Midway through my career I kept hearing about a coming surge of retirements. People I’d begun my career with as well as mentors and leaders were retiring and moving on. So the leadership classes helped me with the self-analysis, and finding the inner strength to take on more leadership challenges.

In my next position as the district ranger on to the Wenatchee River Ranger District in Leavenworth, Wash., on the Okanogan-Wenatchee National Forest I found one of if not the biggest challenge in my career.  I found myself addressing  complex issues: How do I operate when you don’t have all the information, and feel overwhelmed especially when many things are happening all at once and are outside your realm of control? That job was exposing all my strengths and weaknesses. But it also helped me understand how to grow outside my comfort zone. This agency has many opportunities to test your growth and help one develop as a leader.  It is hard to believe that at one time I would have been satisfied to remain in the place that I started.

What are your responsibilities in your current position as a budget coordinator?

I’m part of a team that develops our budget program. My areas of specialty are the range management, vegetation ecology, and forest management staff areas. Basically, this involves a two-part process: helping to develop the agency’s yearly appropriation requests for Congressional approval and then implementing the congressionally approved funds to Forest Service regions.

Our budget request forecasts how the agency will operate to meet our mission. Once the agency receives an appropriation, I help determine the funding levels in my assigned programs for each of the agency’s nine regions, which helps us meet our national goals.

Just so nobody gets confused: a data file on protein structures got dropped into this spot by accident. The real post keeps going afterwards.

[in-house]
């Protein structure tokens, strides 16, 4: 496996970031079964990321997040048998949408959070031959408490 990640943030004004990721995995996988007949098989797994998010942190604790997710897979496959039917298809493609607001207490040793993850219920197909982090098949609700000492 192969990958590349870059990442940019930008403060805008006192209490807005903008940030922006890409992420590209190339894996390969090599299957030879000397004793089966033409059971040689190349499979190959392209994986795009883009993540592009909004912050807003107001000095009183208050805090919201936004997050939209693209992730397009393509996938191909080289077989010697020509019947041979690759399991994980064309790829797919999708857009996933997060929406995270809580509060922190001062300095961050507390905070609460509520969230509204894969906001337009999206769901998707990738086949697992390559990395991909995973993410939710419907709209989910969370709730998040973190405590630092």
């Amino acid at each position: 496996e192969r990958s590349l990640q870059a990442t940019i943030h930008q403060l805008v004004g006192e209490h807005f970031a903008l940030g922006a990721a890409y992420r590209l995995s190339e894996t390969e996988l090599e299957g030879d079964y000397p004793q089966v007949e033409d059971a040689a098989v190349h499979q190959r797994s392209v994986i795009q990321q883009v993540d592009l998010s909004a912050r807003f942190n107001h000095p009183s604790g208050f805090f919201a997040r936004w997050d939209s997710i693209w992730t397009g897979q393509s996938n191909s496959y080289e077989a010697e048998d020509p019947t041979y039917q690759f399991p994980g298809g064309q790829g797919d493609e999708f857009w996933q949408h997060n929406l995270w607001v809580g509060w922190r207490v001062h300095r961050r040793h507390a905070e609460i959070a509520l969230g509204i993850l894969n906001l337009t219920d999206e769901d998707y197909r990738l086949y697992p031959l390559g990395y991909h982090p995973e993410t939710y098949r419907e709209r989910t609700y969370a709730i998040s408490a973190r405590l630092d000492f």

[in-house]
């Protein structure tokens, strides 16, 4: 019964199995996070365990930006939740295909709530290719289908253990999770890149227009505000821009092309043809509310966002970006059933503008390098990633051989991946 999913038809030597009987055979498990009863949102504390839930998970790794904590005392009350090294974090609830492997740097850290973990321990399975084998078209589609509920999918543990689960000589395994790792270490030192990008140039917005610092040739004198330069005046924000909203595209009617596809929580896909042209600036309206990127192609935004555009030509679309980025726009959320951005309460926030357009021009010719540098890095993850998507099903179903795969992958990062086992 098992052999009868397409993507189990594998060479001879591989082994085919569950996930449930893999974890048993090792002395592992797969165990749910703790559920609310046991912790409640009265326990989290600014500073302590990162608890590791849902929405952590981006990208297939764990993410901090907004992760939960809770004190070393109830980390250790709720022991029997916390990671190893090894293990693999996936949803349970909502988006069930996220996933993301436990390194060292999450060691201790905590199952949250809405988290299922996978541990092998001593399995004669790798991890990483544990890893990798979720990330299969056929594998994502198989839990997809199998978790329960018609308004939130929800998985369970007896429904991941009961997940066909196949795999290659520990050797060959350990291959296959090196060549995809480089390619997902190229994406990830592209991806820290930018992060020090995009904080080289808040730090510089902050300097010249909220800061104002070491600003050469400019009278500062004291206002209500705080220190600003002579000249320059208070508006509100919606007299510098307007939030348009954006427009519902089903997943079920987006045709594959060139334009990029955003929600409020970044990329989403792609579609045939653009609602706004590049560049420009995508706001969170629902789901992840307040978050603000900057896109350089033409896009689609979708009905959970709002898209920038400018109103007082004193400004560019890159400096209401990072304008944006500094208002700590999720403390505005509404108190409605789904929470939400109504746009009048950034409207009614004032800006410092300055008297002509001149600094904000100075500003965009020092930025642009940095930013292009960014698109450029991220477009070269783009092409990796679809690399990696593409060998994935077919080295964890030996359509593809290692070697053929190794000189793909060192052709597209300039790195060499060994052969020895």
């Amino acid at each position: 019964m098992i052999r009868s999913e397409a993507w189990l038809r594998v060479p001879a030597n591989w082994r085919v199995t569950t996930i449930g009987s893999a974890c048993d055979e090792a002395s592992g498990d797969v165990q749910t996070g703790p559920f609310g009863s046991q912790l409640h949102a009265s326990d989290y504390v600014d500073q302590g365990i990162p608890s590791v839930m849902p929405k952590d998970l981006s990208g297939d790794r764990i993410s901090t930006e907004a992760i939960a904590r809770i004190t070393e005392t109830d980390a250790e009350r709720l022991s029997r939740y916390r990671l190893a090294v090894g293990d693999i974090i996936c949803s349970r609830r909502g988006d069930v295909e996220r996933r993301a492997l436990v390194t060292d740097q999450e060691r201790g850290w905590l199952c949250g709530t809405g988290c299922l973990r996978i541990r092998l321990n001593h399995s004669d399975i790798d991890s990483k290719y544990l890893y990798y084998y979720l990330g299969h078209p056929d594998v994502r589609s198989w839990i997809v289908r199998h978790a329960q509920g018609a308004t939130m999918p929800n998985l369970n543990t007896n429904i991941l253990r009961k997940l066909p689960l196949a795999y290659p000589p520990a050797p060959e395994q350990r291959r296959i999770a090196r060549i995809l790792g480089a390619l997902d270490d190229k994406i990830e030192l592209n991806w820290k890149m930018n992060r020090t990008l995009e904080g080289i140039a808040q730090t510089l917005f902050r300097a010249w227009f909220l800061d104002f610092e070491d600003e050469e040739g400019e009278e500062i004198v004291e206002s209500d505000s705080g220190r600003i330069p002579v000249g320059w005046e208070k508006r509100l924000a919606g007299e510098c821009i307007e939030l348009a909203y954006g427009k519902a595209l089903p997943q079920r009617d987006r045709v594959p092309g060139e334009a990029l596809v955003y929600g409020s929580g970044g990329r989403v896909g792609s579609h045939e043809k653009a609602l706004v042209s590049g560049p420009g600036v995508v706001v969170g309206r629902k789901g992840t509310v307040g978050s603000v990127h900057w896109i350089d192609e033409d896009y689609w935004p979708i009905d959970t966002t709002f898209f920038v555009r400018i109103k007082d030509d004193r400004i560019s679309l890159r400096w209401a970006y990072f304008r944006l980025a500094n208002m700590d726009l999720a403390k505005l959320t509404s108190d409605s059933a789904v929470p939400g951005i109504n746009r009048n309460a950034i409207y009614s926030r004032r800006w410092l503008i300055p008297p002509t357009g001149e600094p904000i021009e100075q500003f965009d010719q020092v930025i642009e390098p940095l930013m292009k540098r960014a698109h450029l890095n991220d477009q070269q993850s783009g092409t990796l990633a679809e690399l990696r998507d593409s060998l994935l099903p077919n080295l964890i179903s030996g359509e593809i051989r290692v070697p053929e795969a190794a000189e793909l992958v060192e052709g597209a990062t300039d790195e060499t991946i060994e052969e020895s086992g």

What are the unique challenges of your job?

My number one challenge is working in a fast paced environment where answers have to be made almost instantaneously without having all the information available that you believe you need. You think about ramifications – about whether the people who work on a district will be able to finish a project or how funding will affect project scheduling. You are looking for balance – enough information to get the job done right and avoid unforeseen consequences.

You have to keep the ball moving, be cooperative, build and rely on teamwork and seek the most accurate information possible. A good attitude, being able to relax and seeking balance is key.

Do you have any special interests or hobbies that you enjoy?

I enjoy being outdoors and being active. I’m an avid cyclist and have participated in an organized tandem ride in Boston, Mass. and New York City.  When the weather is good, I commute by bike and ride on the weekends also. At one time, I was an avid runner but since I want to walk when I’m 70, I’ve cut back on the running. The opportunity to experience both the cultural and natural history in any location is fun and I’m taking advantage of that here on the East Coast.

Who has had the greatest influence on your life and why?

My mom and my dad. Both my parents did a tremendous amount of work to keep our family together. I am honored to have both as my parents. Since my father was in the Navy, he was typically gone six months at a time during various deployments. So for extended periods my mother carried the weight of the family as a military wife. I have three other siblings so for her to keep the family together was pretty impressive - holding a job when we were older, making sure we were well cared for, and teaching us good values. She did it all for us.  I have a lot of respect for both of them.

This is Black History Month.  How significant is it that we recognize this celebration?

We say black history but this is a central part of American history too and I think it is a part that we cannot lose sight of. Everything that has happened both good and bad has molded us and made us the society that we are today.

There are some issues that we are dealing with as a society that involve questions of how we see and value one another – as one nation.  I am hopeful that we can see ourselves as individuals united in one country with an understanding of what each of us has endured to reach where we are today.

To me, observing Black History Month is to acknowledge the good and bad of the past and move forward to a better future.